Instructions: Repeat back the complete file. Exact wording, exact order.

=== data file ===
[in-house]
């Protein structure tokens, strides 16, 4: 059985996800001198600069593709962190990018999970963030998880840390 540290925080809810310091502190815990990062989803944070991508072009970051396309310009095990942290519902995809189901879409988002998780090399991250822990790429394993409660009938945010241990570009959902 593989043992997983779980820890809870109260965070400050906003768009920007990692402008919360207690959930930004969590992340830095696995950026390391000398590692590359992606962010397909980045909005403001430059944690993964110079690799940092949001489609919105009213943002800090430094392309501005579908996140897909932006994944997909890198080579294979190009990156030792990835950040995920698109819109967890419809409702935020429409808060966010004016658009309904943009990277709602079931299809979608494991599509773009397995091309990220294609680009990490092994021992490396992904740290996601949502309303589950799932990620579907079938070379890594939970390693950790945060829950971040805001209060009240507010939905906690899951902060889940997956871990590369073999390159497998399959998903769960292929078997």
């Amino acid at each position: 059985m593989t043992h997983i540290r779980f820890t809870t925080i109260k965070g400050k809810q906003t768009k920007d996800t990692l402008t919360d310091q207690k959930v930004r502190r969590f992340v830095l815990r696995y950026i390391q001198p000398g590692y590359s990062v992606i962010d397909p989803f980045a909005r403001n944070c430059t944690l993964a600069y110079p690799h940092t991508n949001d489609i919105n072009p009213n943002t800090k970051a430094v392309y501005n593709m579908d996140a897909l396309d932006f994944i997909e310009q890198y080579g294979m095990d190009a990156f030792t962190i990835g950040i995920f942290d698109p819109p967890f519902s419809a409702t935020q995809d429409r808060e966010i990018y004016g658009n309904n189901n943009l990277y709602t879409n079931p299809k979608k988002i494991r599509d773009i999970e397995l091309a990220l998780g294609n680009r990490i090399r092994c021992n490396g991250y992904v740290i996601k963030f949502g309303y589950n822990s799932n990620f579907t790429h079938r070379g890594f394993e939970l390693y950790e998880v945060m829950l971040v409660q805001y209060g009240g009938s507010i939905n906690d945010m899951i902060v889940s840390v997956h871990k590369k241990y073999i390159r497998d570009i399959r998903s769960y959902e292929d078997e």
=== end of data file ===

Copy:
[in-house]
């Protein structure tokens, strides 16, 4: 059985996800001198600069593709962190990018999970963030998880840390 540290925080809810310091502190815990990062989803944070991508072009970051396309310009095990942290519902995809189901879409988002998780090399991250822990790429394993409660009938945010241990570009959902 593989043992997983779980820890809870109260965070400050906003768009920007990692402008919360207690959930930004969590992340830095696995950026390391000398590692590359992606962010397909980045909005403001430059944690993964110079690799940092949001489609919105009213943002800090430094392309501005579908996140897909932006994944997909890198080579294979190009990156030792990835950040995920698109819109967890419809409702935020429409808060966010004016658009309904943009990277709602079931299809979608494991599509773009397995091309990220294609680009990490092994021992490396992904740290996601949502309303589950799932990620579907079938070379890594939970390693950790945060829950971040805001209060009240507010939905906690899951902060889940997956871990590369073999390159497998399959998903769960292929078997």
């Amino acid at each position: 059985m593989t043992h997983i540290r779980f820890t809870t925080i109260k965070g400050k809810q906003t768009k920007d996800t990692l402008t919360d310091q207690k959930v930004r502190r969590f992340v830095l815990r696995y950026i390391q001198p000398g590692y590359s990062v992606i962010d397909p989803f980045a909005r403001n944070c430059t944690l993964a600069y110079p690799h940092t991508n949001d489609i919105n072009p009213n943002t800090k970051a430094v392309y501005n593709m579908d996140a897909l396309d932006f994944i997909e310009q890198y080579g294979m095990d190009a990156f030792t962190i990835g950040i995920f942290d698109p819109p967890f519902s419809a409702t935020q995809d429409r808060e966010i990018y004016g658009n309904n189901n943009l990277y709602t879409n079931p299809k979608k988002i494991r599509d773009i999970e397995l091309a990220l998780g294609n680009r990490i090399r092994c021992n490396g991250y992904v740290i996601k963030f949502g309303y589950n822990s799932n990620f579907t790429h079938r070379g890594f394993e939970l390693y950790e998880v945060m829950l971040v409660q805001y209060g009240g009938s507010i939905n906690d945010m899951i902060v889940s840390v997956h871990k590369k241990y073999i390159r497998d570009i399959r998903s769960y959902e292929d078997e």